THE world’s first tidal-powered moon clock, which measures astronomical and tidal data has been installed at Trinity Buoy Wharf (TBW), East London, on the full moon, at 20.15 on Friday 22nd October 2010. The 5-metre high clock has a ‘station clock’-style steel housing and two faces each featuring 5,000 LED lights encased in 1.2m-wide glass rings that electronically display local Alunatime. Alunatime is the name for the illumination of light, which flows slowly and continuously around the structure in a clockwise direction. TBW’s moon and tide time has been calculated by Proudman Oceanographic Laboratory from the harmonic analysis of river geography, local tide gauges and astronomical algorithms. Viewers can follow the phase and position of the Moon, and the height of the tides by observing the illumination of Alunayime’s three rings.
Wax & Wane: The largest ring, the Lunar Phase, shows the wax and wane of the Moon – a process that takes 29.5 calendar days. At New Moon the unlit ring begins to gradually ‘wax’ on. By Full Moon, the whole ring is illuminated, the circle of light complete. The ring then ‘wanes’ back to its unlit state, and at the next New Moon the cycle begins again.
Rise & Set: The 24 hour 50 minute Lunar Day is represented by a smaller light that points directly to the Moon’s position in the sky. When the Moon is below our horizon the ring is lit below your feet.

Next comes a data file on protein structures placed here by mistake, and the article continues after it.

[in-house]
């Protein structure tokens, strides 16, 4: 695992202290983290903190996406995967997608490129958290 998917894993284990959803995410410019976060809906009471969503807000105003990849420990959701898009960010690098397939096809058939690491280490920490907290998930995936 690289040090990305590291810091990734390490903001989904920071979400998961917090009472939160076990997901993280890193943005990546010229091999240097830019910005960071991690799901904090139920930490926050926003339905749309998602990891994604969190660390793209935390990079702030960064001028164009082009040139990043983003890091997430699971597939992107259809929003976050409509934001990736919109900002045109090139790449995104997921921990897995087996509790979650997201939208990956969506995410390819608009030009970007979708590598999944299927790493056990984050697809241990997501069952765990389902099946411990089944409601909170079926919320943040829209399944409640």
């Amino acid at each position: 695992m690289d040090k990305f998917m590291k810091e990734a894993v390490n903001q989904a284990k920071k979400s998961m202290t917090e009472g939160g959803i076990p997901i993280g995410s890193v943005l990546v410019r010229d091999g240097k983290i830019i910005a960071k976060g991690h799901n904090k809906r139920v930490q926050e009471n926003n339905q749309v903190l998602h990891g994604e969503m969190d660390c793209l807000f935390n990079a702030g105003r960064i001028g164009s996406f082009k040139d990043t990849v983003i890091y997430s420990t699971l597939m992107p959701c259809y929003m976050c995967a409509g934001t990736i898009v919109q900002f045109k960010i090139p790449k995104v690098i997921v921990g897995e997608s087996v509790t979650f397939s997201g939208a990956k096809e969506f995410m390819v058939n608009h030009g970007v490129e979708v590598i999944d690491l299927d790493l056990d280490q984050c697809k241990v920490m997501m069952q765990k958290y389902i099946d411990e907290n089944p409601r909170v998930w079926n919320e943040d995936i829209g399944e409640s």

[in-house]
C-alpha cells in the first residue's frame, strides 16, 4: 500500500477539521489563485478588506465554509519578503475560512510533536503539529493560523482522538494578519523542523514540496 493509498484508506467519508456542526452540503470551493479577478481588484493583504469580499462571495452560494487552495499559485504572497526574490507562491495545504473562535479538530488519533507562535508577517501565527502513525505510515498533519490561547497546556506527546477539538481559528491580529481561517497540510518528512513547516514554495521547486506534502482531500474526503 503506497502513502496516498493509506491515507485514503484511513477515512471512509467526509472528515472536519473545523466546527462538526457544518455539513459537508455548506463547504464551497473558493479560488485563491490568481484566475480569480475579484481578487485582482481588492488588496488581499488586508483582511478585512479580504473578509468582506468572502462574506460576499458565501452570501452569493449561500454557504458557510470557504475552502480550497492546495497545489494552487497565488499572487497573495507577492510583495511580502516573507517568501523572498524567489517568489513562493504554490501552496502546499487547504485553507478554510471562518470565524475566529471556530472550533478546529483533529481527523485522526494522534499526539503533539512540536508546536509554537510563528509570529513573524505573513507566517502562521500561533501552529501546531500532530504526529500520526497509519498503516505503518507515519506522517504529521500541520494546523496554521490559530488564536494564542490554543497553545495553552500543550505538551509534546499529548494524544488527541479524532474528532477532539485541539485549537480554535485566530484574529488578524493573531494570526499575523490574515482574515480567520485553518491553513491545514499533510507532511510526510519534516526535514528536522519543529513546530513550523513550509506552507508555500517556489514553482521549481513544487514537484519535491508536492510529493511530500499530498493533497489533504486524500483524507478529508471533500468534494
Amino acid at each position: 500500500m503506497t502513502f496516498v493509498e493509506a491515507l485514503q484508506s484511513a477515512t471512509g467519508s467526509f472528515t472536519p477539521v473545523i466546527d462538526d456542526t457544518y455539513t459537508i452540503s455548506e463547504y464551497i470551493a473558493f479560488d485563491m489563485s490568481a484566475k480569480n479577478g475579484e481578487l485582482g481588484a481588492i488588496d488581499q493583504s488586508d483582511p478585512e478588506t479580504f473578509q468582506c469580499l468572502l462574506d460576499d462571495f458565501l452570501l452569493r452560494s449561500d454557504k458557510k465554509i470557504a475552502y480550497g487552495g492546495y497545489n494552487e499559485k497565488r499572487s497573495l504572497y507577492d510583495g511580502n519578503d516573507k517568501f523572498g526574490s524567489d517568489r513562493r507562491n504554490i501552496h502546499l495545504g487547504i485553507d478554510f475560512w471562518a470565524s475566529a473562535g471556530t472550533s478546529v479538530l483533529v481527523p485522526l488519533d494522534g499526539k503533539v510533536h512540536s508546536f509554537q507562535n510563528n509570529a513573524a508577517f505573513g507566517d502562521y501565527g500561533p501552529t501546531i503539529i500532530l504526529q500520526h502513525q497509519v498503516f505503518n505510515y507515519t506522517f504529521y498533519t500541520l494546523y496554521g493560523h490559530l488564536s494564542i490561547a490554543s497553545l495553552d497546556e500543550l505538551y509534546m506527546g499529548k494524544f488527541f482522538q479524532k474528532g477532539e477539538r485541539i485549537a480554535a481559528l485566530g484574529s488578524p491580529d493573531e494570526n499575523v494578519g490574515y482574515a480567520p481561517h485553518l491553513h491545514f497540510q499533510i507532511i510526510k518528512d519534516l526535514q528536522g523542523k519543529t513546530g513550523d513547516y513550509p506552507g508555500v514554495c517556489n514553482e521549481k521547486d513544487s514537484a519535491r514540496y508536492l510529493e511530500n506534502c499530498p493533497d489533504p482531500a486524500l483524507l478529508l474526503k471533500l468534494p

Ebb & Flow: A smaller band of light follows the progress of the tides. High at high tide and low at low tide, this cycle takes 12 hours 25 minutes. Synchronised at a ratio of 2:1, the Lunar Day and Tide cycles are Aluna’s ‘heartbeat’.
The housing will be mounted on top of built from a recycled cast-iron pillar with a decorated and inscribed concrete base as a seating area. It is sited in an astronomacal cluster of time markers close to the Greenwich Meridian and opposite the Millennium dome, which is symbolically constructed around 12 pylons to mark the calendar months and is exactly 365-metres in diameter.
Alunatime is a commemoration of the past, present and future industrial, maritime, and technological achievements of the site. This sculpture is a smaller test version of a larger Alunatime, five-storeys tall and 40metres wide, planned to be installed in 2013 with a final location still to be decided.
It was created by artist Laura Williams in collaboration with electronic design engineer Simon Jones, artist blacksmith Andrew Baldwin, artist Ian Robert Felton, Proudman Oceanographic Laboratory and Trinity Buoy Wharf.